Proponents of the baby boomer crisis theory also ignore one very significant fact – these people did not cause a financial crisis before they started working in the late sixties. It also seems unlikely that all of them will stop work as life expectancies are now much longer than in the middle of the last century and a majority can be expected to remain economically active.Improve this
Many of the reasons for operating a debt have now been eliminated
At the end of the Clinton presidency the government was running at a healthy surplus following the longest sustained period of growth in US history. Bush Chose to spend that on tax cuts and two extremely expensive wars (the War in Iraq was the mostly costly war, in relative terms, in US history except for WWII). Obama was landed with the problems that Bush created, but has chosen to extend spending rather than control the deficit.As The country is no longer at war, there is no real reason to be running at a deficit.
Alan Greenspan, and many others, have pointed out that the impact of continued deficits is likely to be higher interest rates – at a time when the country can ill afford them – which will hurt the economy.[i]
The only ways to control the deficit, other than stimulating growth and the tax revenues it produces, would be either to cut services or to increase taxes. Both actions would harm the longer term objective of stimulating growth as they both take cash out of the real economy.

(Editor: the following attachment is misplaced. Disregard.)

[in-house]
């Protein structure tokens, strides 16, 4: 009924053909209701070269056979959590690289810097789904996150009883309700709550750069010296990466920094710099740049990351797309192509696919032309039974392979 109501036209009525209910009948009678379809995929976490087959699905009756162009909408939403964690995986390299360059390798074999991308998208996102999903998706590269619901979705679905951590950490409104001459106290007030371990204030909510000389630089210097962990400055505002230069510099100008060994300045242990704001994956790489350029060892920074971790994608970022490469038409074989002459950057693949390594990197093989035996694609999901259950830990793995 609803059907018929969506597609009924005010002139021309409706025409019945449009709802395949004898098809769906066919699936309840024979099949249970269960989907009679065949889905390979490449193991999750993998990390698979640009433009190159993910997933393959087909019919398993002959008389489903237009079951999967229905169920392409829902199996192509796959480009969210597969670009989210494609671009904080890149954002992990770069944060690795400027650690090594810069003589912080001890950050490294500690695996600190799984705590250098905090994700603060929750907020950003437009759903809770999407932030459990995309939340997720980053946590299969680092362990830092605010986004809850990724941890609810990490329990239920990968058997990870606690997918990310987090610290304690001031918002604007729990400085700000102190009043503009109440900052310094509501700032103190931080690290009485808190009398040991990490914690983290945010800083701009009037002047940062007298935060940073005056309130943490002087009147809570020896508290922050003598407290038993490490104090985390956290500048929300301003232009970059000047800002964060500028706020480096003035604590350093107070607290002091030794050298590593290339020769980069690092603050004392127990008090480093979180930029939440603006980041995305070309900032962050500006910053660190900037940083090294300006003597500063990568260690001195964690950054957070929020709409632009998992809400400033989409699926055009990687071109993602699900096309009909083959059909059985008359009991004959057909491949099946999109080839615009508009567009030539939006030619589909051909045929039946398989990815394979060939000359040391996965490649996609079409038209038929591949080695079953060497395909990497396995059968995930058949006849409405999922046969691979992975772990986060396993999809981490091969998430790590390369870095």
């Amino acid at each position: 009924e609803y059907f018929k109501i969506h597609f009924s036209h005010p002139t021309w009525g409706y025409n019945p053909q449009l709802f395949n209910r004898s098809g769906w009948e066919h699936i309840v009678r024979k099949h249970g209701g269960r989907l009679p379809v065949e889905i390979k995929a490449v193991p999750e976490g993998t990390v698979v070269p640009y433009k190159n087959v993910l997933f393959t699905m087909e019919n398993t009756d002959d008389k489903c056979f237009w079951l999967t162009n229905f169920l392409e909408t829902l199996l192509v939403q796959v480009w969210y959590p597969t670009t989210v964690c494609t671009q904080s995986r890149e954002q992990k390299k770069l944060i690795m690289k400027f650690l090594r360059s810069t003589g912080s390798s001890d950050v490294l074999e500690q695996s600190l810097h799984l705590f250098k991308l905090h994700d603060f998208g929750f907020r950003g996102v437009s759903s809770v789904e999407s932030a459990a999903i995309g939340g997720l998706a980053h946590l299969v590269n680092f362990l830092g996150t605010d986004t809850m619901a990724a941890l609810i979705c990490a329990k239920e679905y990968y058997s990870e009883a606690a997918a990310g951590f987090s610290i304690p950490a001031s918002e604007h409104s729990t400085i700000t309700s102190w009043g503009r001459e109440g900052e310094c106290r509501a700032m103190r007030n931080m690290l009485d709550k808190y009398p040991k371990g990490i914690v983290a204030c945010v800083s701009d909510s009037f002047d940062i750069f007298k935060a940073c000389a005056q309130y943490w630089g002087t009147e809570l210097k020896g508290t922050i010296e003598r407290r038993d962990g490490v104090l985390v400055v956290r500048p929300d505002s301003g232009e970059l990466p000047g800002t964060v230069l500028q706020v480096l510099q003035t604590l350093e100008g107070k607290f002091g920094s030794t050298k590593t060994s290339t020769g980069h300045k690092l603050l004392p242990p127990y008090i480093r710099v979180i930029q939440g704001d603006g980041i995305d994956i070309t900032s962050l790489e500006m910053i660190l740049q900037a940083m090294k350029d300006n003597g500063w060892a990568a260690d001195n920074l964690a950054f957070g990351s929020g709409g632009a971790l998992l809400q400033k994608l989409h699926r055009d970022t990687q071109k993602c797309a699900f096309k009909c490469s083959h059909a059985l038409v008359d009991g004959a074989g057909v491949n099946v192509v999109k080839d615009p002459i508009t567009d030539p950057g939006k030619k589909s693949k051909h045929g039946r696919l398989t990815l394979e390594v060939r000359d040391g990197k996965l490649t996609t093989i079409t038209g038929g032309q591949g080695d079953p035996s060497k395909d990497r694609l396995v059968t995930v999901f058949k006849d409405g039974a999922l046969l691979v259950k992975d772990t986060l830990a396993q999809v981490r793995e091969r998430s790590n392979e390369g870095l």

By contrast, focusing on domestic spending to restart the economy will produce long term stability; whether through stimulus packages or other methods.
The idea that there is no need to run at a deficit during a time of recession is absurd. In the light of the financial challenges currently faced by the US, but also in the longer term, it is vital that the government has the ability to run its expenses at a deficit to act as a stimulus.
The reality is that it is in the interests of everyone, not just Americans, for the US government to be able to spend relatively freely. Surpluses are nice but they are a luxury the world’s financial engine can rarely afford.Improve this
Nobody is going to risk financial instability in the US by calling in the principle sum on the loans that it has taken out
There really is no problem with the Federal Government running at a deficit virtually permanently – as it has for most of its history. There is no threat of a default as this would require any lender to commit financial suicide as a result.
The deficit allows the most powerful economic actor on earth to act as a stimulus to those in smaller roles. Paying down the debt reduces money supply and, ultimately, contracts the economy. By relying on the savings of nations like China, through bonds and other instruments, the US is furthering its traditional role of being the primary engine of global economic growth.[i]
[i] Rich Millar. “Democrats Rubin, Schwarz Clash on Spending Versus Deficit Cuts”. Bloomberg. 11 June 2007.
This may well have been the case when a AAA credit rating could simply be taken for granted but it is no longer the case. Standard and Poor has down-graded America’s credit rating[i] and China looks set to follow suit[ii].